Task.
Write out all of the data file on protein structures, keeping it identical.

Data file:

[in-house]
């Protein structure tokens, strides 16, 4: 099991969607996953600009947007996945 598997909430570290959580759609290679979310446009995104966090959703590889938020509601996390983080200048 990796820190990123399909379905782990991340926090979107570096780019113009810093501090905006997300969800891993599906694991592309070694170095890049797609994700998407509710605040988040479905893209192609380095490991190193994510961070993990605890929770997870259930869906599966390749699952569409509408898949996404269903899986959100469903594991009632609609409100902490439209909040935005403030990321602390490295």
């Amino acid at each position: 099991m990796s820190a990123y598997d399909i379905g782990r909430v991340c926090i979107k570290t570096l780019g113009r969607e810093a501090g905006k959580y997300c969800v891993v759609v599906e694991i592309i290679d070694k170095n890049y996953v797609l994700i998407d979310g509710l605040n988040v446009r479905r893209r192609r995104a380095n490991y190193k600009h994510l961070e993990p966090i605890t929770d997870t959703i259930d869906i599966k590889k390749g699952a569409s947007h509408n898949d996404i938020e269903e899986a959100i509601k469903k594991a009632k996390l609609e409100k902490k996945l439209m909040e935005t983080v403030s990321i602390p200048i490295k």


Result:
[in-house]
């Protein structure tokens, strides 16, 4: 099991969607996953600009947007996945 598997909430570290959580759609290679979310446009995104966090959703590889938020509601996390983080200048 990796820190990123399909379905782990991340926090979107570096780019113009810093501090905006997300969800891993599906694991592309070694170095890049797609994700998407509710605040988040479905893209192609380095490991190193994510961070993990605890929770997870259930869906599966390749699952569409509408898949996404269903899986959100469903594991009632609609409100902490439209909040935005403030990321602390490295």
């Amino acid at each position: 099991m990796s820190a990123y598997d399909i379905g782990r909430v991340c926090i979107k570290t570096l780019g113009r969607e810093a501090g905006k959580y997300c969800v891993v759609v599906e694991i592309i290679d070694k170095n890049y996953v797609l994700i998407d979310g509710l605040n988040v446009r479905r893209r192609r995104a380095n490991y190193k600009h994510l961070e993990p966090i605890t929770d997870t959703i259930d869906i599966k590889k390749g699952a569409s947007h509408n898949d996404i938020e269903e899986a959100i509601k469903k594991a009632k996390l609609e409100k902490k996945l439209m909040e935005t983080v403030s990321i602390p200048i490295k």